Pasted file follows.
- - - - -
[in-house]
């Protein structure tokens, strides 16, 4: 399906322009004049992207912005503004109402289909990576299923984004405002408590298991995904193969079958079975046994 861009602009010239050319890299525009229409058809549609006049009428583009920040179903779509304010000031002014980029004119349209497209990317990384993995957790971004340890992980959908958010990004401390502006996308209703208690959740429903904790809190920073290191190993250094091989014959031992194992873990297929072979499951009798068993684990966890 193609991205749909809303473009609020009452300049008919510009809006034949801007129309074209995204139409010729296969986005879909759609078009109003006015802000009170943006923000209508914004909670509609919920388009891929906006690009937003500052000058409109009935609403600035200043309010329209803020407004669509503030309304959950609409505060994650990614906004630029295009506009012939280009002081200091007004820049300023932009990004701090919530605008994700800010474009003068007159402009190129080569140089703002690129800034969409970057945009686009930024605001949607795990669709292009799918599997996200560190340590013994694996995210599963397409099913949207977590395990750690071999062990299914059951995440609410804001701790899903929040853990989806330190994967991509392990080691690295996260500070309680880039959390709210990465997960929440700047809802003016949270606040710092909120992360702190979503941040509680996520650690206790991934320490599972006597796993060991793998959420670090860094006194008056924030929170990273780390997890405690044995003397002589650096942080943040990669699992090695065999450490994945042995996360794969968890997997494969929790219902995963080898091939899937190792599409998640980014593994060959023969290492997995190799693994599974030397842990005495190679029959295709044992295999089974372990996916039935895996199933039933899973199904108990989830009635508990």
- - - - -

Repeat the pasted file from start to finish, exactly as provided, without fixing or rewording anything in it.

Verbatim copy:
[in-house]
């Protein structure tokens, strides 16, 4: 399906322009004049992207912005503004109402289909990576299923984004405002408590298991995904193969079958079975046994 861009602009010239050319890299525009229409058809549609006049009428583009920040179903779509304010000031002014980029004119349209497209990317990384993995957790971004340890992980959908958010990004401390502006996308209703208690959740429903904790809190920073290191190993250094091989014959031992194992873990297929072979499951009798068993684990966890 193609991205749909809303473009609020009452300049008919510009809006034949801007129309074209995204139409010729296969986005879909759609078009109003006015802000009170943006923000209508914004909670509609919920388009891929906006690009937003500052000058409109009935609403600035200043309010329209803020407004669509503030309304959950609409505060994650990614906004630029295009506009012939280009002081200091007004820049300023932009990004701090919530605008994700800010474009003068007159402009190129080569140089703002690129800034969409970057945009686009930024605001949607795990669709292009799918599997996200560190340590013994694996995210599963397409099913949207977590395990750690071999062990299914059951995440609410804001701790899903929040853990989806330190994967991509392990080691690295996260500070309680880039959390709210990465997960929440700047809802003016949270606040710092909120992360702190979503941040509680996520650690206790991934320490599972006597796993060991793998959420670090860094006194008056924030929170990273780390997890405690044995003397002589650096942080943040990669699992090695065999450490994945042995996360794969968890997997494969929790219902995963080898091939899937190792599409998640980014593994060959023969290492997995190799693994599974030397842990005495190679029959295709044992295999089974372990996916039935895996199933039933899973199904108990989830009635508990």